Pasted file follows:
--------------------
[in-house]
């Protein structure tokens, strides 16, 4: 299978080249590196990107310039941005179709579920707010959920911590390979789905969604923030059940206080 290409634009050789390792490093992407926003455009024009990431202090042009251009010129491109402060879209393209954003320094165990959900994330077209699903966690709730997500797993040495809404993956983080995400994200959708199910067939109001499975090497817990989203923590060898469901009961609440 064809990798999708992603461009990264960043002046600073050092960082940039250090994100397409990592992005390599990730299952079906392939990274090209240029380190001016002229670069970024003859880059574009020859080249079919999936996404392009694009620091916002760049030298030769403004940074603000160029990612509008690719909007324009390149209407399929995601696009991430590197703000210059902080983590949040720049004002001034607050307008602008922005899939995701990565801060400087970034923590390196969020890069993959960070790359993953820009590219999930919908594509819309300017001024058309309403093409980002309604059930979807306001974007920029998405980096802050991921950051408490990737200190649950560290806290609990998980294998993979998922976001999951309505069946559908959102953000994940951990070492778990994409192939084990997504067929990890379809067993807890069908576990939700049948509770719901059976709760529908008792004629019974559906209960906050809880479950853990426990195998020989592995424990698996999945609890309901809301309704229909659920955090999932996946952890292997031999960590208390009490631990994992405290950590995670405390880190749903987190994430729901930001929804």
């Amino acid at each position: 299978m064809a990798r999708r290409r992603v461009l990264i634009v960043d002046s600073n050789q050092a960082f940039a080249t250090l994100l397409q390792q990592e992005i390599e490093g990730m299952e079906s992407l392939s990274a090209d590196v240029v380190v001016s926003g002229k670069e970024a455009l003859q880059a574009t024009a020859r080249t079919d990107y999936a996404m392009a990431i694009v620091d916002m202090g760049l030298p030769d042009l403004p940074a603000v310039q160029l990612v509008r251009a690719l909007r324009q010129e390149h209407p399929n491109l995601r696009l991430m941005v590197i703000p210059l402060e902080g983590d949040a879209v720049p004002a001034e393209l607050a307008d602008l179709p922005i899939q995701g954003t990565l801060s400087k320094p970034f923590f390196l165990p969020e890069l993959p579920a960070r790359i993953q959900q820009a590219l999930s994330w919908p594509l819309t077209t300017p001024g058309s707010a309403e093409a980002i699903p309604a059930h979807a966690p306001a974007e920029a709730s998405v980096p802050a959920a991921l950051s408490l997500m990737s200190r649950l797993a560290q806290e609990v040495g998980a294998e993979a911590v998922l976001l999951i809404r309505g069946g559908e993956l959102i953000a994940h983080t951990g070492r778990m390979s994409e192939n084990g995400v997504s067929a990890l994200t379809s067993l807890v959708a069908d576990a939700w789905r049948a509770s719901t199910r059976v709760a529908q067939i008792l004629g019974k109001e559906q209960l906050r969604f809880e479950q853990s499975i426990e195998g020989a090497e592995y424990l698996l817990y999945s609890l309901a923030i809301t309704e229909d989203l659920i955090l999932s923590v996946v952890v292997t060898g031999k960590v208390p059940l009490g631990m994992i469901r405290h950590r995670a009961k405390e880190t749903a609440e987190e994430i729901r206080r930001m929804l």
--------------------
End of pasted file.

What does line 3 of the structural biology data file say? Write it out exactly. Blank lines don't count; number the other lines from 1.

């Amino acid at each position: 299978m064809a990798r999708r290409r992603v461009l990264i634009v960043d002046s600073n050789q050092a960082f940039a080249t250090l994100l397409q390792q990592e992005i390599e490093g990730m299952e079906s992407l392939s990274a090209d590196v240029v380190v001016s926003g002229k670069e970024a455009l003859q880059a574009t024009a020859r080249t079919d990107y999936a996404m392009a990431i694009v620091d916002m202090g760049l030298p030769d042009l403004p940074a603000v310039q160029l990612v509008r251009a690719l909007r324009q010129e390149h209407p399929n491109l995601r696009l991430m941005v590197i703000p210059l402060e902080g983590d949040a879209v720049p004002a001034e393209l607050a307008d602008l179709p922005i899939q995701g954003t990565l801060s400087k320094p970034f923590f390196l165990p969020e890069l993959p579920a960070r790359i993953q959900q820009a590219l999930s994330w919908p594509l819309t077209t300017p001024g058309s707010a309403e093409a980002i699903p309604a059930h979807a966690p306001a974007e920029a709730s998405v980096p802050a959920a991921l950051s408490l997500m990737s200190r649950l797993a560290q806290e609990v040495g998980a294998e993979a911590v998922l976001l999951i809404r309505g069946g559908e993956l959102i953000a994940h983080t951990g070492r778990m390979s994409e192939n084990g995400v997504s067929a990890l994200t379809s067993l807890v959708a069908d576990a939700w789905r049948a509770s719901t199910r059976v709760a529908q067939i008792l004629g019974k109001e559906q209960l906050r969604f809880e479950q853990s499975i426990e195998g020989a090497e592995y424990l698996l817990y999945s609890l309901a923030i809301t309704e229909d989203l659920i955090l999932s923590v996946v952890v292997t060898g031999k960590v208390p059940l009490g631990m994992i469901r405290h950590r995670a009961k405390e880190t749903a609440e987190e994430i729901r206080r930001m929804l």